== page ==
Last week, Trump pulled the U.S. out of the Paris Climate Accord. This poem is not about that.
One of the most insidious ideas that environmentalists and animists alike continue to struggle against is the belief that to be pro-environment is to be automatically anti-human. But social and environmental justice are not (and never have been) separate issues. The success of the Malheur Wildlife Refuge, and the resiliency of its community in the face of adversity, can provide us with a real-life example of how principles of cooperation, commitment and trust can help us nurture meaningful, healthy relationships in the more-than-human community.
We Pagans have a love affair with the past that leads us to try to model the rituals and practices of ancient times as closely as possible. But we live in a different world today. Despite the ornate beauty of certain approaches to ritual, I wince at the wastefulness I see sometimes. Can this really be what the gods want from us? Are we so busy trying to do ritual “correctly” that we fail to do it well?
The Pagan gods are not exactly known for their forgiving natures. Yet as divine powers of regeneration and return, they offer a forgiveness all their own. Not the forgiveness of escape and abdication, nor the forgiveness of a benevolent Almighty on whose behalf we can act with unchallenged dominion. Rather, theirs is the forgiveness of restored responsibility, the response-ability that we possess as natural beings and citizens of the earth.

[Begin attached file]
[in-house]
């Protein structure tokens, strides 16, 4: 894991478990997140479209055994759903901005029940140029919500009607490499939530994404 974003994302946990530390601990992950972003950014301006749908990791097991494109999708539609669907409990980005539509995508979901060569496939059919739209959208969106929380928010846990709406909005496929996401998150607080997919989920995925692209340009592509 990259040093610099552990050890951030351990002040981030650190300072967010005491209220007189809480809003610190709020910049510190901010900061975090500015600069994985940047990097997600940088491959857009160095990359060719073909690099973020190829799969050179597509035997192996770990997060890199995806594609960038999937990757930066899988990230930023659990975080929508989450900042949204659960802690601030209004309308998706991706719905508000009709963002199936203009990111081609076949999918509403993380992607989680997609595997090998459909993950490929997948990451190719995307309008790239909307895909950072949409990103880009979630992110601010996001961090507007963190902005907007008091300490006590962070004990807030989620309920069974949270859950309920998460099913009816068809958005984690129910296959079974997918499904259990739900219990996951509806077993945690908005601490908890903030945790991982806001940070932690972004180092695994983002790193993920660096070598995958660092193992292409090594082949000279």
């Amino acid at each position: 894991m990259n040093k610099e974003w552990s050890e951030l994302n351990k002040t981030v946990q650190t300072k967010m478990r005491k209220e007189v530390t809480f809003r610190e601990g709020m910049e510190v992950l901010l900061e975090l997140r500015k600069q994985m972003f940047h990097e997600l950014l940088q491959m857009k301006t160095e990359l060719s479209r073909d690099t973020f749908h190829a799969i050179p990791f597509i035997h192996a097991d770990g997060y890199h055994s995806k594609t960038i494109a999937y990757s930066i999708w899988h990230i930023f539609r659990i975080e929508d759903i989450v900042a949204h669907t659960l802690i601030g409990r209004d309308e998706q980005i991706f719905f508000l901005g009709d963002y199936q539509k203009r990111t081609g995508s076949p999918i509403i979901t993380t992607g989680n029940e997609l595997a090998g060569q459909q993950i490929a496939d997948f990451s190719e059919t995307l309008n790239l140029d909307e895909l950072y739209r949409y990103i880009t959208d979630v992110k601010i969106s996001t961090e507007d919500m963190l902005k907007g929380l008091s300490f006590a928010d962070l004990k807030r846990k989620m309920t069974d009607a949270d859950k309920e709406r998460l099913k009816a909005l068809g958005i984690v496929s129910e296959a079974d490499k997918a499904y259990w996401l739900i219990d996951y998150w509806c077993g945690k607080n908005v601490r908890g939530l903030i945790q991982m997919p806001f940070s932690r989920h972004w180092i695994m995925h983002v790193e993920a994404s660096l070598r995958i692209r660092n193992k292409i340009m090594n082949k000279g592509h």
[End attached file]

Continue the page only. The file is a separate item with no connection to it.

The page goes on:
After all, what do we seek when we seek forgiveness, but the chance to start again?
I glance out the window at a foggy world that seems still and quiet… a little too quiet. The salmon that should by now be making their way upstream to spawn are missing. Without the necessary steady rains to wash the familiar scent of freshwater streams out into the sound, the fish languish just offshore — uncertain which way to go, unsure which creek is calling them home. It’s as if they, too, are lost in the fog.
In such weather, my thoughts dwell on memories of the past — what we have lost, what we have forgotten, and what we might still regain. It is so easy to think we have always lived this way, struggling with scarcity, alienated from the living earth, uncertain and alone. Without the rain-washed scent of hope, what will guide us home?
Different stories will inspire different people. For some, cooking and crafting is their way of fostering a relationship with the natural world, while others might be inspired by the greater call to serve the community on a global scale through conservation. If our efforts are effective and the stories we tell are inspiring, does it really matter whether we approach the work with the courageous heart of a fighter, or the gentle heart of a farmer?
My post on invasive species provoked some really wonderful discussion from readers last week, reminding me once again just how diverse our attitudes towards the natural world can be. Even when we all agree on what practical actions we need to take, our motivations and reasons can be very different!
Given how harmful an invasive species can be, it’s tempting to see them as wholly bad, the “enemy” of a healthy ecosystem that needs to be eradicated. For modern Pagans seeking to live an embodied spirituality grounded in the sacred land, invasives are powerful allies in coming to terms with our own ambivalent role in the ecosystems we inhabit, and the possibilities and choices that lie before us. Too often our modern society encourages us to see nature as fragile and untouchable, and humans as the worst intruders of all. Befriending invasives can teach us valuable lessons about how to be respectful, loving citizens of the planet that we call home.